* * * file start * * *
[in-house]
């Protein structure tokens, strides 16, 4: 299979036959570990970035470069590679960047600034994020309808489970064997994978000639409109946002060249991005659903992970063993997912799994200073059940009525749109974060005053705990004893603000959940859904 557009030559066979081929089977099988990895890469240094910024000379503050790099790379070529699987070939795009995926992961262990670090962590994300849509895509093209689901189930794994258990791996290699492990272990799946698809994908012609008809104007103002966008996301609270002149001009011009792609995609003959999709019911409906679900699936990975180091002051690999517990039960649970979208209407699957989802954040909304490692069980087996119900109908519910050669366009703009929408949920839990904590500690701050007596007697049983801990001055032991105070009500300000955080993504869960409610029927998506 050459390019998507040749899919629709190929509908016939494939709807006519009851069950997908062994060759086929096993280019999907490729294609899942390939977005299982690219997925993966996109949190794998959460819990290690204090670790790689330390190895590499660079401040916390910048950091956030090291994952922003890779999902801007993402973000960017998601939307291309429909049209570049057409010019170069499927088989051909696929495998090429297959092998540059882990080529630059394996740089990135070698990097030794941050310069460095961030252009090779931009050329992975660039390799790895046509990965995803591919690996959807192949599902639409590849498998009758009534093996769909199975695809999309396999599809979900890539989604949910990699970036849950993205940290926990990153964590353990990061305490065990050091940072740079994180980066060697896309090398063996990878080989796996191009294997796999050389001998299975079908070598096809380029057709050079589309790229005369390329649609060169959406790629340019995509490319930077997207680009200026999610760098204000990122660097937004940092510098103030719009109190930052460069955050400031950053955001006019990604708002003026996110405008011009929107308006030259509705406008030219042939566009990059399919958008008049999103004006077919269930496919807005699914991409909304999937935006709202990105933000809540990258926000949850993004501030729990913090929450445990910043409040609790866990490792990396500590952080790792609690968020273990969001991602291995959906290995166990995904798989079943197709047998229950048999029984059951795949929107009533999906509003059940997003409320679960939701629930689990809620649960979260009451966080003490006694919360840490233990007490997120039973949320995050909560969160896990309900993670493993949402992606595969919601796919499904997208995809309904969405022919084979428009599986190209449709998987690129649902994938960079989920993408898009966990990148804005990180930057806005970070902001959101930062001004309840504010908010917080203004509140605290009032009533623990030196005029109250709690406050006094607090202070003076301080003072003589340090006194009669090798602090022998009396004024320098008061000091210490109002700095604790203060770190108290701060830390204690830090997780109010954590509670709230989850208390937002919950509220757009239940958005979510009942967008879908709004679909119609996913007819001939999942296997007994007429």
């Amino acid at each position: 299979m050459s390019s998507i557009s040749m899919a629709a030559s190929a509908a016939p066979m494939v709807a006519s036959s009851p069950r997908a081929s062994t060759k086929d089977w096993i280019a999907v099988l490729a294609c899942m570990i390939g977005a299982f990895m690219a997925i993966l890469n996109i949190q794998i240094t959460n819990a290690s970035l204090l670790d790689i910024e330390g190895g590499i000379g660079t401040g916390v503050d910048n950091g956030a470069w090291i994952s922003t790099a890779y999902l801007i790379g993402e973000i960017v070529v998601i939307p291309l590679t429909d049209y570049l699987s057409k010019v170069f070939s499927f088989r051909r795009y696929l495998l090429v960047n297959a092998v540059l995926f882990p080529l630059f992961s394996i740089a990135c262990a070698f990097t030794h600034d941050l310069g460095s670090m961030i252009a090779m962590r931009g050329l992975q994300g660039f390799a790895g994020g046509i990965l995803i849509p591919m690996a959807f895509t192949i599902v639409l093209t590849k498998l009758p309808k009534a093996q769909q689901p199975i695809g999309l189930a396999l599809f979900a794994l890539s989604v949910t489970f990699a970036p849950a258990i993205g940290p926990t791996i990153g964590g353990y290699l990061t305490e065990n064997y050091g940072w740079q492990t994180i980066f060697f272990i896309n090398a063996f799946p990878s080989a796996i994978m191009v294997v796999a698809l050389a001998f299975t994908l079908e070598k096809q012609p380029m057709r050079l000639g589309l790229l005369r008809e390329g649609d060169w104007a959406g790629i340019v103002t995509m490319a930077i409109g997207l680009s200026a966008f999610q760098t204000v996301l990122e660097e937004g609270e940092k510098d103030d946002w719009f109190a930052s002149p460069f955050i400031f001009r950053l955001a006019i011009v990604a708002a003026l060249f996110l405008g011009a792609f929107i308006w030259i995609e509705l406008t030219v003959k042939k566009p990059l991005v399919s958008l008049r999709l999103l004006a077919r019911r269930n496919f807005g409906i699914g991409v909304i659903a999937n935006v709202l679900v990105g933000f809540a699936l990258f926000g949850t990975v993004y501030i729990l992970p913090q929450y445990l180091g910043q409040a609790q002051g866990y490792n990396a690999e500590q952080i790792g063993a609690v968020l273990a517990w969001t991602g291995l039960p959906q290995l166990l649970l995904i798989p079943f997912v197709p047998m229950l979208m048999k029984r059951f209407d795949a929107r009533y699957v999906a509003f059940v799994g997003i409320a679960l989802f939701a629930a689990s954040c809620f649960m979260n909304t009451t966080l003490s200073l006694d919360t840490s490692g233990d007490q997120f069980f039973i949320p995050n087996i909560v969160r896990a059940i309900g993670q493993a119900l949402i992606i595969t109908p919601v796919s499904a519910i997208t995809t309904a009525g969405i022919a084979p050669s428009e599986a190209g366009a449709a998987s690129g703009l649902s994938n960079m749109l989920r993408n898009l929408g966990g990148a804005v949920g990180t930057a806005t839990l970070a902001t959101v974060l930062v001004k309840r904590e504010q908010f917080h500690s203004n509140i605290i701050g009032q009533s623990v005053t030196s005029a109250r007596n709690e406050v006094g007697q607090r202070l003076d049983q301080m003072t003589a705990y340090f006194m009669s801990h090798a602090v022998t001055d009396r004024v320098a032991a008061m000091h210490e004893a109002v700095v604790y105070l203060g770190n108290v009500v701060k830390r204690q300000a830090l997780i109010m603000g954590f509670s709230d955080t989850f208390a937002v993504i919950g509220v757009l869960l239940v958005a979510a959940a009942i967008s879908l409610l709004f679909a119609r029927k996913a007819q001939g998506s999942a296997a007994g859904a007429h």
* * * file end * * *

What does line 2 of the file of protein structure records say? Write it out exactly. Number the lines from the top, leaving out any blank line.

């Protein structure tokens, strides 16, 4: 299979036959570990970035470069590679960047600034994020309808489970064997994978000639409109946002060249991005659903992970063993997912799994200073059940009525749109974060005053705990004893603000959940859904 557009030559066979081929089977099988990895890469240094910024000379503050790099790379070529699987070939795009995926992961262990670090962590994300849509895509093209689901189930794994258990791996290699492990272990799946698809994908012609008809104007103002966008996301609270002149001009011009792609995609003959999709019911409906679900699936990975180091002051690999517990039960649970979208209407699957989802954040909304490692069980087996119900109908519910050669366009703009929408949920839990904590500690701050007596007697049983801990001055032991105070009500300000955080993504869960409610029927998506 050459390019998507040749899919629709190929509908016939494939709807006519009851069950997908062994060759086929096993280019999907490729294609899942390939977005299982690219997925993966996109949190794998959460819990290690204090670790790689330390190895590499660079401040916390910048950091956030090291994952922003890779999902801007993402973000960017998601939307291309429909049209570049057409010019170069499927088989051909696929495998090429297959092998540059882990080529630059394996740089990135070698990097030794941050310069460095961030252009090779931009050329992975660039390799790895046509990965995803591919690996959807192949599902639409590849498998009758009534093996769909199975695809999309396999599809979900890539989604949910990699970036849950993205940290926990990153964590353990990061305490065990050091940072740079994180980066060697896309090398063996990878080989796996191009294997796999050389001998299975079908070598096809380029057709050079589309790229005369390329649609060169959406790629340019995509490319930077997207680009200026999610760098204000990122660097937004940092510098103030719009109190930052460069955050400031950053955001006019990604708002003026996110405008011009929107308006030259509705406008030219042939566009990059399919958008008049999103004006077919269930496919807005699914991409909304999937935006709202990105933000809540990258926000949850993004501030729990913090929450445990910043409040609790866990490792990396500590952080790792609690968020273990969001991602291995959906290995166990995904798989079943197709047998229950048999029984059951795949929107009533999906509003059940997003409320679960939701629930689990809620649960979260009451966080003490006694919360840490233990007490997120039973949320995050909560969160896990309900993670493993949402992606595969919601796919499904997208995809309904969405022919084979428009599986190209449709998987690129649902994938960079989920993408898009966990990148804005990180930057806005970070902001959101930062001004309840504010908010917080203004509140605290009032009533623990030196005029109250709690406050006094607090202070003076301080003072003589340090006194009669090798602090022998009396004024320098008061000091210490109002700095604790203060770190108290701060830390204690830090997780109010954590509670709230989850208390937002919950509220757009239940958005979510009942967008879908709004679909119609996913007819001939999942296997007994007429």